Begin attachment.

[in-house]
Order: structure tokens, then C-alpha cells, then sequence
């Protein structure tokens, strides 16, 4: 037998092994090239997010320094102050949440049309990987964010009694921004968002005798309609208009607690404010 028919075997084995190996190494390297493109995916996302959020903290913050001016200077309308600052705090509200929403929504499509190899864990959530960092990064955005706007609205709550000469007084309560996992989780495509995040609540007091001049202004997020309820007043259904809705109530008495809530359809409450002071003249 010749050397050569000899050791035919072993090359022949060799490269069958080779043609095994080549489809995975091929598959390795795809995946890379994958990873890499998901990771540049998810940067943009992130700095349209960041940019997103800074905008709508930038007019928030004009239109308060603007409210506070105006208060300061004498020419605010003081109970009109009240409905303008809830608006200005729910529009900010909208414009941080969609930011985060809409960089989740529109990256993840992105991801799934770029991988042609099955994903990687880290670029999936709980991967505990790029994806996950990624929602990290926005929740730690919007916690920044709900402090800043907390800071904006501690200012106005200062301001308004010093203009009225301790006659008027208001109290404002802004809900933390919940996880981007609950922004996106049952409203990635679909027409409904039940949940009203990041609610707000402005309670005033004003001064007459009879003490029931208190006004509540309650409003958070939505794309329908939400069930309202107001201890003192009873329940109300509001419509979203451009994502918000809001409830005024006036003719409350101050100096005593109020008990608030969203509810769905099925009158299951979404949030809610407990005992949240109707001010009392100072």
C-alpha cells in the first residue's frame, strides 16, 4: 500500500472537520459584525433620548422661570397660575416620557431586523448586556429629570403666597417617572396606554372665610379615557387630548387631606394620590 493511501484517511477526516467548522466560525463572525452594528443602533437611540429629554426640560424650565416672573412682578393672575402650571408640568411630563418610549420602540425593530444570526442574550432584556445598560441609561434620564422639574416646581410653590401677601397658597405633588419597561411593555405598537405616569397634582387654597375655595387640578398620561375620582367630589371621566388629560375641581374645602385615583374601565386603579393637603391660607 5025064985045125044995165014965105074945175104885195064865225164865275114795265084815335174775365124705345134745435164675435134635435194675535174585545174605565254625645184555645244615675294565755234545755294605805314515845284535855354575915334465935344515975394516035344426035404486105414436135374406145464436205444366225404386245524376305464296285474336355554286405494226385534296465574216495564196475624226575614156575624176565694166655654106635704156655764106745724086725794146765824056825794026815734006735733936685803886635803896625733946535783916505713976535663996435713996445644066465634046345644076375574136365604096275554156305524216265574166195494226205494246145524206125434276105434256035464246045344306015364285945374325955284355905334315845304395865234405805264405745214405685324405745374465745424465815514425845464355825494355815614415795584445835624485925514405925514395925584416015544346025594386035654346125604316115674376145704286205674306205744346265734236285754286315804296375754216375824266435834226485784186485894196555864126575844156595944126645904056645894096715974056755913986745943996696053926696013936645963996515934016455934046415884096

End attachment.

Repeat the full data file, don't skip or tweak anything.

[in-house]
Order: structure tokens, then C-alpha cells, then sequence
């Protein structure tokens, strides 16, 4: 037998092994090239997010320094102050949440049309990987964010009694921004968002005798309609208009607690404010 028919075997084995190996190494390297493109995916996302959020903290913050001016200077309308600052705090509200929403929504499509190899864990959530960092990064955005706007609205709550000469007084309560996992989780495509995040609540007091001049202004997020309820007043259904809705109530008495809530359809409450002071003249 010749050397050569000899050791035919072993090359022949060799490269069958080779043609095994080549489809995975091929598959390795795809995946890379994958990873890499998901990771540049998810940067943009992130700095349209960041940019997103800074905008709508930038007019928030004009239109308060603007409210506070105006208060300061004498020419605010003081109970009109009240409905303008809830608006200005729910529009900010909208414009941080969609930011985060809409960089989740529109990256993840992105991801799934770029991988042609099955994903990687880290670029999936709980991967505990790029994806996950990624929602990290926005929740730690919007916690920044709900402090800043907390800071904006501690200012106005200062301001308004010093203009009225301790006659008027208001109290404002802004809900933390919940996880981007609950922004996106049952409203990635679909027409409904039940949940009203990041609610707000402005309670005033004003001064007459009879003490029931208190006004509540309650409003958070939505794309329908939400069930309202107001201890003192009873329940109300509001419509979203451009994502918000809001409830005024006036003719409350101050100096005593109020008990608030969203509810769905099925009158299951979404949030809610407990005992949240109707001010009392100072």
C-alpha cells in the first residue's frame, strides 16, 4: 500500500472537520459584525433620548422661570397660575416620557431586523448586556429629570403666597417617572396606554372665610379615557387630548387631606394620590 493511501484517511477526516467548522466560525463572525452594528443602533437611540429629554426640560424650565416672573412682578393672575402650571408640568411630563418610549420602540425593530444570526442574550432584556445598560441609561434620564422639574416646581410653590401677601397658597405633588419597561411593555405598537405616569397634582387654597375655595387640578398620561375620582367630589371621566388629560375641581374645602385615583374601565386603579393637603391660607 5025064985045125044995165014965105074945175104885195064865225164865275114795265084815335174775365124705345134745435164675435134635435194675535174585545174605565254625645184555645244615675294565755234545755294605805314515845284535855354575915334465935344515975394516035344426035404486105414436135374406145464436205444366225404386245524376305464296285474336355554286405494226385534296465574216495564196475624226575614156575624176565694166655654106635704156655764106745724086725794146765824056825794026815734006735733936685803886635803896625733946535783916505713976535663996435713996445644066465634046345644076375574136365604096275554156305524216265574166195494226205494246145524206125434276105434256035464246045344306015364285945374325955284355905334315845304395865234405805264405745214405685324405745374465745424465815514425845464355825494355815614415795584445835624485925514405925514395925584416015544346025594386035654346125604316115674376145704286205674306205744346265734236285754286315804296375754216375824266435834226485784186485894196555864126575844156595944126645904056645894096715974056755913986745943996696053926696013936645963996515934016455934046415884096